Disciplined in Sophisticated Defense and Insurance Litigation

May 30, 2019 | Blog Post| Should Amazon be Liable for Products Sold in its Marketplace?

Amazon, the largest e-commerce website in the world and a member of the “Big Four” has repeatedly, and successfully, argued that the company is not liable for harm caused by the defective products that are sold by third parties on its website. Most recently, Amazon avoided potential liability arising from a house fire caused by a defective headlamp. In Erie Insurance Company v. Amazon.com, Inc., 2019 WL 215146, the Fourth Circuit Court of Appeals granted summary judgment in favor of Amazon finding that Amazon did not sell the headlamp and therefore was not liable for its defective condition. While the decision was not unusual, Judge Motz of the Fourth Circuit hinted that legislative reform may be necessary to address online marketplaces like Amazon.

The critical issue facing customers is that many of the products sold through Amazon are manufactured by foreign entities that are effectively judgment-proof. Amazon does not warrant nor assume responsibility for these products. In the above-referenced case, the customer’s receipt explicitly stated that the headlamp was “Sold by: Dream Light [a third-party seller] – and Fulfilled by Amazon.” The “fulfillment services” offered by Amazon allowed Dream Light to ship its inventory to an Amazon warehouse for storage and, once an order was received, Amazon would retrieve the product from inventory, box it, and ship it to the customer. Amazon collected payment and, after withdrawing its service fee, remitted the balance to Dream Light. The Court, like several courts before it, determined that Amazon did not constitute a “seller” because it never received title to the headlamp. Facilitating the sale, the Court found, did not open Amazon to liability any more than UPS would be liable for delivering the defective product. 

Judge Motz agreed that Amazon was not a seller but wrote separately “to emphasize why this may not always be so.” In her opinion, Judge Motz distinguished Amazon’s business model from the traditional supply chain where title is transferred as the product moves along the supply chain from manufacturers to distributors to retailers, which almost always provides some legal recourse against an entity available for service of process within the United States. Amazon disrupted the traditional supply chain by cutting out the middlemen “reducing the friction that might keep foreign (or otherwise judgment- proof) manufacturers from putting dangerous products on the market.”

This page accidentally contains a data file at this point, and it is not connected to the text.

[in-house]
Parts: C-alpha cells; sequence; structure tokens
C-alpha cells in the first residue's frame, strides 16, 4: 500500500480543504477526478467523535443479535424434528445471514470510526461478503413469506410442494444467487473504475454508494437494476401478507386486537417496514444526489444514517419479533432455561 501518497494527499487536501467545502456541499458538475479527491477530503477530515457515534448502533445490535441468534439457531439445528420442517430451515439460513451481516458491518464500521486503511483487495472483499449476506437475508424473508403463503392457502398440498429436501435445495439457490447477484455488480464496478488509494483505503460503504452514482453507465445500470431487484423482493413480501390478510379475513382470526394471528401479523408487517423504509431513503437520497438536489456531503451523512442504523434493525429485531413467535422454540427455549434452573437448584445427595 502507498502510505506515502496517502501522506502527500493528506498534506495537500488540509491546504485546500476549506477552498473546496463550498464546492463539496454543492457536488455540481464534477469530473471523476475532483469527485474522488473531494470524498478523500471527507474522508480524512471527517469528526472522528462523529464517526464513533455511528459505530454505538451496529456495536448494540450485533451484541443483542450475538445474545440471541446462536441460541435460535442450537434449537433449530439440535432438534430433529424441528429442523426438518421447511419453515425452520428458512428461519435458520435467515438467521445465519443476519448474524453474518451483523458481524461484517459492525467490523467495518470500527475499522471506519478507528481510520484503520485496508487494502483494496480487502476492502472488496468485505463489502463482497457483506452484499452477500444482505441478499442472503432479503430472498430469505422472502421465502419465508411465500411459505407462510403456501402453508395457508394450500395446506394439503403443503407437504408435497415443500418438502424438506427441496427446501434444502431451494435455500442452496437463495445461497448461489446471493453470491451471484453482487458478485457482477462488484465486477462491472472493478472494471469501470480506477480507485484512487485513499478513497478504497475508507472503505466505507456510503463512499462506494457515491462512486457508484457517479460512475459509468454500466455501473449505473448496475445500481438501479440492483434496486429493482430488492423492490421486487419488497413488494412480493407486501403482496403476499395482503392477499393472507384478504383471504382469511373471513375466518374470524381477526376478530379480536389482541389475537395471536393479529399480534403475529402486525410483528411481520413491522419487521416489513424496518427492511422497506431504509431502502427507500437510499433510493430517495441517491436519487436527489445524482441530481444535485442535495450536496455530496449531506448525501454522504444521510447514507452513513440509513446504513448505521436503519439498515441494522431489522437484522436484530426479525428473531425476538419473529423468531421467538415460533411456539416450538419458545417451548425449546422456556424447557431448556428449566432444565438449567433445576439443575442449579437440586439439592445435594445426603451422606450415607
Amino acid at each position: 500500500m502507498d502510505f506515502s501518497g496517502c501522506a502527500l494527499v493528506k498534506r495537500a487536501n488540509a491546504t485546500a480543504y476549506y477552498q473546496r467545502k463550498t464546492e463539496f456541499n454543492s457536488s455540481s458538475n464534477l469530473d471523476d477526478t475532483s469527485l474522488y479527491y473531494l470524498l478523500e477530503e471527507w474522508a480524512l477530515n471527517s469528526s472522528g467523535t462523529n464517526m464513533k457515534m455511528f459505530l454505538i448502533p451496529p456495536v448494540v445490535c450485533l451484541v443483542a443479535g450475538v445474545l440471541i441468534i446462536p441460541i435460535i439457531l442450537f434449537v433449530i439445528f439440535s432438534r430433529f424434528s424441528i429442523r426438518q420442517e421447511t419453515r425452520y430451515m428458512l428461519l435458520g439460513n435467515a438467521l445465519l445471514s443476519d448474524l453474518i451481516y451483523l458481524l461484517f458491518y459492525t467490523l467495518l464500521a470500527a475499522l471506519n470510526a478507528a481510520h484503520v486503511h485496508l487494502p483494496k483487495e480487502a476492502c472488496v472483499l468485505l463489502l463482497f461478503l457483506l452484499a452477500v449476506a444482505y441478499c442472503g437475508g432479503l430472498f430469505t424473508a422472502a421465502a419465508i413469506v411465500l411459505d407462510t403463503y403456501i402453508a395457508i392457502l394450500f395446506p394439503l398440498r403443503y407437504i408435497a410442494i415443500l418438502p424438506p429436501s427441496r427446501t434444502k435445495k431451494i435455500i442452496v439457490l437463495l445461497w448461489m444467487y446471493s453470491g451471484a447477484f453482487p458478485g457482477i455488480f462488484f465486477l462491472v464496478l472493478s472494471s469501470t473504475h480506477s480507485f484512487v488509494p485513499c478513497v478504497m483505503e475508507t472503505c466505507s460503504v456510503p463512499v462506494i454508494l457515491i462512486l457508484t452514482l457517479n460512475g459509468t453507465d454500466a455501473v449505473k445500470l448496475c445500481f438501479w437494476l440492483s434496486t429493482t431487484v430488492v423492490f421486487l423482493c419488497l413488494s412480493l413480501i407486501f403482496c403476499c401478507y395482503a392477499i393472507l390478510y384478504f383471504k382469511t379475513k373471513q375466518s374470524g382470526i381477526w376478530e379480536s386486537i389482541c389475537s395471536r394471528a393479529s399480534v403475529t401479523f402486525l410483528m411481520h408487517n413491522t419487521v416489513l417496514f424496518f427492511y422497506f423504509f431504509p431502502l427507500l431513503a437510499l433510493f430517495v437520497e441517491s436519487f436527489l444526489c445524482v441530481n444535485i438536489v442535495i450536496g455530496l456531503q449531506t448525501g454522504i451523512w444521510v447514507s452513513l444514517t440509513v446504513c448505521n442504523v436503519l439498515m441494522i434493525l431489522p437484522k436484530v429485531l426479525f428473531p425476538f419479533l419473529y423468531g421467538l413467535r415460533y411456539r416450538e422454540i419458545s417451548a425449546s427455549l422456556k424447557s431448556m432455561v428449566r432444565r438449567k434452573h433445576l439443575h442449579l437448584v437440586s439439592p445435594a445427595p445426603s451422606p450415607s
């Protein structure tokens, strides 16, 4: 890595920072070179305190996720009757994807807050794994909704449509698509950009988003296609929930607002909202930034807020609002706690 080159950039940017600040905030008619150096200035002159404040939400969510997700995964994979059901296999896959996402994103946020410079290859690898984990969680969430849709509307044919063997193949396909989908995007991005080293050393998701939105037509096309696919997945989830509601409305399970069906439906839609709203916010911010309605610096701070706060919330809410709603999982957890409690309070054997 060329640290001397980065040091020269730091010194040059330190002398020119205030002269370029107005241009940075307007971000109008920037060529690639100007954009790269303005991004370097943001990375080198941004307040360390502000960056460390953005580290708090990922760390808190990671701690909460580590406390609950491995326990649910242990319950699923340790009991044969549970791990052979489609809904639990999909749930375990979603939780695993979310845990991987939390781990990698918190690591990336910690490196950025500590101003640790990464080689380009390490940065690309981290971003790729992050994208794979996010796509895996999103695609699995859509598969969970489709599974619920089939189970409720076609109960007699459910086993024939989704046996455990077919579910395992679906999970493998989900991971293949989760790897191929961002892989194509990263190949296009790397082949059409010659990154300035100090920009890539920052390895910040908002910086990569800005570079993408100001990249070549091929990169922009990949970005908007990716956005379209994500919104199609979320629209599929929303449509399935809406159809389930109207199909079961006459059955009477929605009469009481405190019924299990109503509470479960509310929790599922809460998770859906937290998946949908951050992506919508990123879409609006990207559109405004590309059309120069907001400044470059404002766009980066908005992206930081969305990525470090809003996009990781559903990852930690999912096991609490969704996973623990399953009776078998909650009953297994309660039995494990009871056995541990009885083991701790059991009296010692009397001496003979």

Amazon’s contributions to customers and their experience are obvious – who doesn’t enjoy affordable prices and two-day shipping? But the pressure to lower prices and shorten delivery time could leave certain customers holding the bag without adequate legal protection. Judge Motz appears to suggest that change may be coming, stating that “nothing in today’s holding prevents Maryland’s own courts or legislators from taking up and resolving these difficult, fast-changing, and cutting-edge issues differently.” But will legislatures take a stand against the $1 trillion behemoth that is Amazon? Only time will tell.

Michael Wolfer | ASSOCIATE

Casualty Defense Litigation, First-Party Coverage and Subrogation & Recovery

(215) 405-9191 | PHILADELPHIA

May 08, 2019 Blog PostSUBRO IN SECONDS | VLOG 2

Aaron Jacobs recaps the latest in the world of Subrogation.

Read More »
April 29, 2019 Blog PostKNOW YOUR LEASE: FLORIDA'S 3RD DISTRICT REVISITS SUBROGATION IN THE CONTEXT OF LANDLORD/TENANT LEASES

Historically, a tenant who pays towards its landlord’s insurance premiums, pursuant to the terms of the lease, is generally considered a “co-insured” under the landlord’s policy.  See Lumber Mutual Insurance Co. v. Zoltek Corp., 647 N.E.2d 395 (Mass. 1995). However, a Florida court recently reviewed a lease with such a provision and came to an opposite conclusion.  Zurich American Insurance Company v. Puccini, LLC, 2019 WL 454222 (Fla. 3d DCA February 4, 2019).

Read More »
April 17, 2019 Blog PostNotre Dame and Handling Tragic Losses